Anton Niadzelka lives in Berlin, but his heart is in his homeland, Belarus. The last time he visited the capital, Minsk, was two years ago. The 31-year-old mathematician has lived the last ten in Potsdam, a city just outside Berlin. In April, he took over the chairmanship of Razam ("together," in Belarusian), a Belarusian cultural nonprofit based in Germany.
Razam's 220 members have one goal: Help end the autocratic rule of Alexander Lukashenko, no matter how improbable that may seem.
"We're taking care of those in prison," Niadzelka told DW. "We collect donations and send them to Belarus to help families there. We distribute information and hold discussions with governments around the European Union."
Razam also looks after those who have fled, but "with the air routes blocked, that has become more difficult," Niadzelka said.
State-sponsored terrorism in the sky
The EU has ordered a halt to air traffic with Belarus since last week's forced landing of a Ryanair flight, which led to the arrest of leading opposition figures who were onboard, including exiled journalist and activist Raman Pratasevic, as well as his girlfriend Sofia Sapega, a Russian citizen.
Razam gathered around 300 people last weekend at Berlin's busy Potsdamer Platz to protest what it considers an act of state-sponsored terrorism.
"This hijacking is just the beginning," Heinrich Kirschbaum, a Slavic literature professor from Freiburg, Germany, told the protesters. "Lukashenko's crimes affect all of Europe, not just Belarus. He's becoming more and more unpredictable because he knows he can get away with it. Like he has for 27 years."
Mixed feelings about flight ban
Whether organizing demonstrations or events, or networking with likeminded groups, Niadzelka does what he can from here to support the opposition in Belarus. He has mixed feelings about the EU's quick response to stop air traffic to Belarus, which he sees as a means to prevent something similar from happening again.
"But of course we'd like to see people from Belarus still be able to fly here."
Sanctions for companies linked to Lukashenko
Niadzelka would like to see sanctions against companies that he says exist only to line the Belarusian president's pockets. The EU has refused to recognize Lukashenko as the legitimate leader of Belarus since last summer's elections were deemed neither free nor fair. Mass street protests against the result have been met with state violence and the jailing of some 450 people, according to Razam. Some of them were pictured on a large banner at the weekend demonstration in Berlin.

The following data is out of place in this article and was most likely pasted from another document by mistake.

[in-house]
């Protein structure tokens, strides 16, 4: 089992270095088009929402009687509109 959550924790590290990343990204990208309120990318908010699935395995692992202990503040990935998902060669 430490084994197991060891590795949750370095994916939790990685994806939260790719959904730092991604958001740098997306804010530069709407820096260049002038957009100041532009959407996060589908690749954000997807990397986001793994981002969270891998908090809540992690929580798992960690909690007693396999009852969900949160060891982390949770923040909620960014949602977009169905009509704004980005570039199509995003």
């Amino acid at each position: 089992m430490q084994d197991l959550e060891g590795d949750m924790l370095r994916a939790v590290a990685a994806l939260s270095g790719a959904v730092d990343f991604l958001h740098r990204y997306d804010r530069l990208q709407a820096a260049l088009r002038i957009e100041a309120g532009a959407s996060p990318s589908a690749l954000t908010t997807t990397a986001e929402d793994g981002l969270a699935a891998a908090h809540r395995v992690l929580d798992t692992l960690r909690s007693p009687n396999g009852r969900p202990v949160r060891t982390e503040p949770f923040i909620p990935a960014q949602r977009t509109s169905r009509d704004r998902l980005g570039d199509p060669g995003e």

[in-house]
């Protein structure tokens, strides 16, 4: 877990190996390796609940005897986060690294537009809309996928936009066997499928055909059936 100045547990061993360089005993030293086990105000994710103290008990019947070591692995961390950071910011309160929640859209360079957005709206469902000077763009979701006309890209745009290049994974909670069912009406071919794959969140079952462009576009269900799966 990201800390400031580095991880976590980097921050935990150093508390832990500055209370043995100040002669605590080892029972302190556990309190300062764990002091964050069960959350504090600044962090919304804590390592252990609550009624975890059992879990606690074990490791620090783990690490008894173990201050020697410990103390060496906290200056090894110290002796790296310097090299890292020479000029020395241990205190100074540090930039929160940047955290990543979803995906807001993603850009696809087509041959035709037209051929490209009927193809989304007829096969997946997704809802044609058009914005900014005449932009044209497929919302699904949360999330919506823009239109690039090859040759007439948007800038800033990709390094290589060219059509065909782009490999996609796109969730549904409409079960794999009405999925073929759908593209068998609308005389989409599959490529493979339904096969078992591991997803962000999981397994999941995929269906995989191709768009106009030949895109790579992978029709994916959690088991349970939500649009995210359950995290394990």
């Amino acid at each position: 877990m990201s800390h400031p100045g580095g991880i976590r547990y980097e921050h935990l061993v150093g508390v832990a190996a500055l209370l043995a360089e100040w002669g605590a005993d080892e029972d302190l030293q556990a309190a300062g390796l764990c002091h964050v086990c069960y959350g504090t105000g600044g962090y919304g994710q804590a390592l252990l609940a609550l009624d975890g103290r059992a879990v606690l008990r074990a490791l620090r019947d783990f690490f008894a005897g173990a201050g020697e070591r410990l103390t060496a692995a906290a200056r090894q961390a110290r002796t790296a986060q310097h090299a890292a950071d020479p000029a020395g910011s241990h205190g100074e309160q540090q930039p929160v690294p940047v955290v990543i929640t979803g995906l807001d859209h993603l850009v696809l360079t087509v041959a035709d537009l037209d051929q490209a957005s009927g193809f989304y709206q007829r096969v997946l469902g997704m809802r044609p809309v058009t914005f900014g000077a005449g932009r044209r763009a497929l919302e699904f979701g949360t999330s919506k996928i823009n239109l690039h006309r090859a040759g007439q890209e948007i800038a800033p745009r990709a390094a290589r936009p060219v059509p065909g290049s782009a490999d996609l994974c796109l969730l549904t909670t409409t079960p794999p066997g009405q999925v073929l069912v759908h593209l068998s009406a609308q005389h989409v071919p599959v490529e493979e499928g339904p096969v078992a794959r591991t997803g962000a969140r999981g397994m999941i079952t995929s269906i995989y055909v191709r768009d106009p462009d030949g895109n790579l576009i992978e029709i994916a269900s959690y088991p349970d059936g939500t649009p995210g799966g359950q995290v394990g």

The latest round of civil unrest in Belarus recalls a similar bout of popular anger about ten years ago, when the country teetered on bankruptcy and was crushed by massive inflation. Then, as now, Lukashenko held onto power with the help from Russian President Vladimir Putin.
"[Lukashenko] can see that he has fewer people within his security services standing by him. The economy is in bad shape. He doesn't have much money to pay back debt," Niadzelka said. "In 2011 he was able to get everything quickly under control. That's not the case this time around."
Niadzelka hopes to see the mass protests in Belarus continue to grow, as they are in Germany, but he worries it is getting harder to do so. That is why he and his friends wear photos of those in jail, speak to the media, and reach out to allies across Eastern Europe and Russia. Everything is for the goal of ending the decades-long reign of the man often referred to as the last dictator of Europe.
This article has been translated from German.